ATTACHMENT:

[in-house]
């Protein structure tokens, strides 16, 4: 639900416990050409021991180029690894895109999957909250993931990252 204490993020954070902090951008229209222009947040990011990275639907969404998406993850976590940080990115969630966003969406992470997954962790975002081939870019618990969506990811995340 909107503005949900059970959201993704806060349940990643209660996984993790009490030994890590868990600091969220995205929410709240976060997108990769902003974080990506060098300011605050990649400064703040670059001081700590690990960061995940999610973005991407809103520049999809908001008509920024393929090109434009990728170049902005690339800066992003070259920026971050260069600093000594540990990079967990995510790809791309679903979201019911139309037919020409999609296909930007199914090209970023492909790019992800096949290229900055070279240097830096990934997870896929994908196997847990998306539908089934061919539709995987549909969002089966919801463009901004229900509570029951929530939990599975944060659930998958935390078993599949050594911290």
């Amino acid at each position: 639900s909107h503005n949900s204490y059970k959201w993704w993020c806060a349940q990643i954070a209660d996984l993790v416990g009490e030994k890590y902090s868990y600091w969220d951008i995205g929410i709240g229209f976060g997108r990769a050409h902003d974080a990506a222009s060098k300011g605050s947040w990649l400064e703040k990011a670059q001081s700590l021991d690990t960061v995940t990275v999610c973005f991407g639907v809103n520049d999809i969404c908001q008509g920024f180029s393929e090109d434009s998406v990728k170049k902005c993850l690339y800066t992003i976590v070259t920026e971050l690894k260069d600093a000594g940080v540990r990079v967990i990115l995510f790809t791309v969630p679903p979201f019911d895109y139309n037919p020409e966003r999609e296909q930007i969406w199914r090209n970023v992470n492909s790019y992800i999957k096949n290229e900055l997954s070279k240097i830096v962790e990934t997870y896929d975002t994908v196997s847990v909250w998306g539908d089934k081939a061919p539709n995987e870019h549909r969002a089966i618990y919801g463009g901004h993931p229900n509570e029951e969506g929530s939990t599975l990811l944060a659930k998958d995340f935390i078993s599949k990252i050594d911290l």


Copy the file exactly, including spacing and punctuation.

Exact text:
[in-house]
């Protein structure tokens, strides 16, 4: 639900416990050409021991180029690894895109999957909250993931990252 204490993020954070902090951008229209222009947040990011990275639907969404998406993850976590940080990115969630966003969406992470997954962790975002081939870019618990969506990811995340 909107503005949900059970959201993704806060349940990643209660996984993790009490030994890590868990600091969220995205929410709240976060997108990769902003974080990506060098300011605050990649400064703040670059001081700590690990960061995940999610973005991407809103520049999809908001008509920024393929090109434009990728170049902005690339800066992003070259920026971050260069600093000594540990990079967990995510790809791309679903979201019911139309037919020409999609296909930007199914090209970023492909790019992800096949290229900055070279240097830096990934997870896929994908196997847990998306539908089934061919539709995987549909969002089966919801463009901004229900509570029951929530939990599975944060659930998958935390078993599949050594911290």
């Amino acid at each position: 639900s909107h503005n949900s204490y059970k959201w993704w993020c806060a349940q990643i954070a209660d996984l993790v416990g009490e030994k890590y902090s868990y600091w969220d951008i995205g929410i709240g229209f976060g997108r990769a050409h902003d974080a990506a222009s060098k300011g605050s947040w990649l400064e703040k990011a670059q001081s700590l021991d690990t960061v995940t990275v999610c973005f991407g639907v809103n520049d999809i969404c908001q008509g920024f180029s393929e090109d434009s998406v990728k170049k902005c993850l690339y800066t992003i976590v070259t920026e971050l690894k260069d600093a000594g940080v540990r990079v967990i990115l995510f790809t791309v969630p679903p979201f019911d895109y139309n037919p020409e966003r999609e296909q930007i969406w199914r090209n970023v992470n492909s790019y992800i999957k096949n290229e900055l997954s070279k240097i830096v962790e990934t997870y896929d975002t994908v196997s847990v909250w998306g539908d089934k081939a061919p539709n995987e870019h549909r969002a089966i618990y919801g463009g901004h993931p229900n509570e029951e969506g929530s939990t599975l990811l944060a659930k998958d995340f935390i078993s599949k990252i050594d911290l």